The results of Malaysia's 14th general election have reversed the Barisan Nasional's (BN) six-decade-long grip on power, handing a stunning victory to the opposition coalition Pakatan Harapan (PH). It is clear that Malaysians across the ethnic spectrum want change. Singaporeans, who are tied to their neighbours by kinship, geography and history, naturally wish their Malaysian counterparts well. The Republic's Government made clear that it stood ready to work with whoever was the people's choice of leader in Malaysia, as it had done previously. While the choice of leadership is for Malaysians alone to make, Singaporeans and others abroad are gratified that the transfer of power has proceeded mostly smoothly and in accordance with the law.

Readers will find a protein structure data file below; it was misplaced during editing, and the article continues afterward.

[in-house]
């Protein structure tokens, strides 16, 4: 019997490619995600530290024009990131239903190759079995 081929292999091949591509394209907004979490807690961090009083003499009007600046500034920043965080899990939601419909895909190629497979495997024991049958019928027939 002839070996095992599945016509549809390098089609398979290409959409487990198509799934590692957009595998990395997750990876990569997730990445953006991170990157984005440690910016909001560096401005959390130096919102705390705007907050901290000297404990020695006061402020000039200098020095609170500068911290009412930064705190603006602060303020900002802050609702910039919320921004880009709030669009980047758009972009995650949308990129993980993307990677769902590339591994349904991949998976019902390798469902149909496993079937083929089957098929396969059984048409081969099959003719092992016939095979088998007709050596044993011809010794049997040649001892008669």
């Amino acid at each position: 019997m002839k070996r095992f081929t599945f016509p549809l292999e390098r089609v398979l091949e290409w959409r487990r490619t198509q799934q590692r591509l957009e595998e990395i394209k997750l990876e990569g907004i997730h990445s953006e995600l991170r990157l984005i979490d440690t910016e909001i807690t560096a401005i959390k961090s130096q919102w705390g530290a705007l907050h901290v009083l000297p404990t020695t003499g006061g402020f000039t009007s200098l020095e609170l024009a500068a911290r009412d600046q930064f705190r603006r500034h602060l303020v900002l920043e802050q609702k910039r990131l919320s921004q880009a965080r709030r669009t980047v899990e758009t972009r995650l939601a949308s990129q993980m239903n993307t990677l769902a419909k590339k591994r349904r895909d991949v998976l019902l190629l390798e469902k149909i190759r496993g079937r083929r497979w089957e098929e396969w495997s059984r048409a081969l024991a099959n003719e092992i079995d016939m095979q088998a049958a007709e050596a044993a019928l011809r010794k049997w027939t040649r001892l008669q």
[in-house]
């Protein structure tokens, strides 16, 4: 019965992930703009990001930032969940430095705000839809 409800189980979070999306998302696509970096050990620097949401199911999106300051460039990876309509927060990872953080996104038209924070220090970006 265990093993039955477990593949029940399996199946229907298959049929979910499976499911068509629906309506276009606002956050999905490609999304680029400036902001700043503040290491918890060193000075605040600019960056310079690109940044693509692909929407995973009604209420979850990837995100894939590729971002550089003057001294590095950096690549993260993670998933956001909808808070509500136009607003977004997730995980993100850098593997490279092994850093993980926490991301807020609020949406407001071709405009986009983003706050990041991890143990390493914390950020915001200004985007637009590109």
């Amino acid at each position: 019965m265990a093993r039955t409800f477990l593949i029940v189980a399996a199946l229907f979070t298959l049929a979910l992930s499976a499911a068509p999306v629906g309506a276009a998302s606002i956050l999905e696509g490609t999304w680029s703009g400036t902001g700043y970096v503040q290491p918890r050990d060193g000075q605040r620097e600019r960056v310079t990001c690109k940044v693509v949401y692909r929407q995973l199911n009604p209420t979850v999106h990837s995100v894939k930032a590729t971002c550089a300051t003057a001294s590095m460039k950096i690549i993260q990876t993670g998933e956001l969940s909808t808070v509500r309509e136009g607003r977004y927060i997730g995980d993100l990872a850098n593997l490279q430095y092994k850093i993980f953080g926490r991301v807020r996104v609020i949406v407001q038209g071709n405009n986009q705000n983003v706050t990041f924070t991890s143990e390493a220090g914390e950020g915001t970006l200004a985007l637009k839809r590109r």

It is clear that economic issues played a key role in Malaysians' withdrawal of support from the BN. The rising cost of living, the introduction of the unpopular goods and services tax, and the scandal at state-owned fund 1MDB linked to former prime minister Najib Razak had a deep impact on the ground. Many Malaysians asked what the government was doing for them as the problems ate into their standard of living. Although the economy has drawn reassuring assessments from international institutions such as the International Monetary Fund and World Bank, the national debt ballooned, the ringgit weakened and inflation hit the poor and the middle class. The benefits of Datuk Seri Najib's economic plans did not percolate down to the common man, at least to the extent of offsetting dissatisfaction with corruption.